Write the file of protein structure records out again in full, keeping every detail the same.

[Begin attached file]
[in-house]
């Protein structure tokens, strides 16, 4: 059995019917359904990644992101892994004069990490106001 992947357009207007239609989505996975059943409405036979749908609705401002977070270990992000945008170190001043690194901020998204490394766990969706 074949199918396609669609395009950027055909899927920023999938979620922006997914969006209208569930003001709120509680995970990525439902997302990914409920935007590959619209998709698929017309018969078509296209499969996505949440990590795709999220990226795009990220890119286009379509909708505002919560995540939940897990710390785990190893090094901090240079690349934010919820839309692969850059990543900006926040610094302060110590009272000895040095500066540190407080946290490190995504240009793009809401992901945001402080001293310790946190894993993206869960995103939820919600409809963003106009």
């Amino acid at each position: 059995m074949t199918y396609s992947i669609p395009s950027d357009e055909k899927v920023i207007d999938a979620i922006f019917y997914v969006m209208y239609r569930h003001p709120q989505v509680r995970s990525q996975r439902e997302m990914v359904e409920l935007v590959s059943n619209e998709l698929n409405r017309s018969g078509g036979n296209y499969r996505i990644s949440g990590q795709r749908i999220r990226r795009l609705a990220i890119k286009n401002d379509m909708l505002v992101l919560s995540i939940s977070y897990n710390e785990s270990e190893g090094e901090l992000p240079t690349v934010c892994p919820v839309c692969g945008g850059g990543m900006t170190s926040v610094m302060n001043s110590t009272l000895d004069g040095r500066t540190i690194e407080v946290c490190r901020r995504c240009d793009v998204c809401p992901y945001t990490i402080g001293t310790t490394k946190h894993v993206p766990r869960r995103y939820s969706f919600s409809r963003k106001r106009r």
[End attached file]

[in-house]
């Protein structure tokens, strides 16, 4: 059995019917359904990644992101892994004069990490106001 992947357009207007239609989505996975059943409405036979749908609705401002977070270990992000945008170190001043690194901020998204490394766990969706 074949199918396609669609395009950027055909899927920023999938979620922006997914969006209208569930003001709120509680995970990525439902997302990914409920935007590959619209998709698929017309018969078509296209499969996505949440990590795709999220990226795009990220890119286009379509909708505002919560995540939940897990710390785990190893090094901090240079690349934010919820839309692969850059990543900006926040610094302060110590009272000895040095500066540190407080946290490190995504240009793009809401992901945001402080001293310790946190894993993206869960995103939820919600409809963003106009």
């Amino acid at each position: 059995m074949t199918y396609s992947i669609p395009s950027d357009e055909k899927v920023i207007d999938a979620i922006f019917y997914v969006m209208y239609r569930h003001p709120q989505v509680r995970s990525q996975r439902e997302m990914v359904e409920l935007v590959s059943n619209e998709l698929n409405r017309s018969g078509g036979n296209y499969r996505i990644s949440g990590q795709r749908i999220r990226r795009l609705a990220i890119k286009n401002d379509m909708l505002v992101l919560s995540i939940s977070y897990n710390e785990s270990e190893g090094e901090l992000p240079t690349v934010c892994p919820v839309c692969g945008g850059g990543m900006t170190s926040v610094m302060n001043s110590t009272l000895d004069g040095r500066t540190i690194e407080v946290c490190r901020r995504c240009d793009v998204c809401p992901y945001t990490i402080g001293t310790t490394k946190h894993v993206p766990r869960r995103y939820s969706f919600s409809r963003k106001r106009r």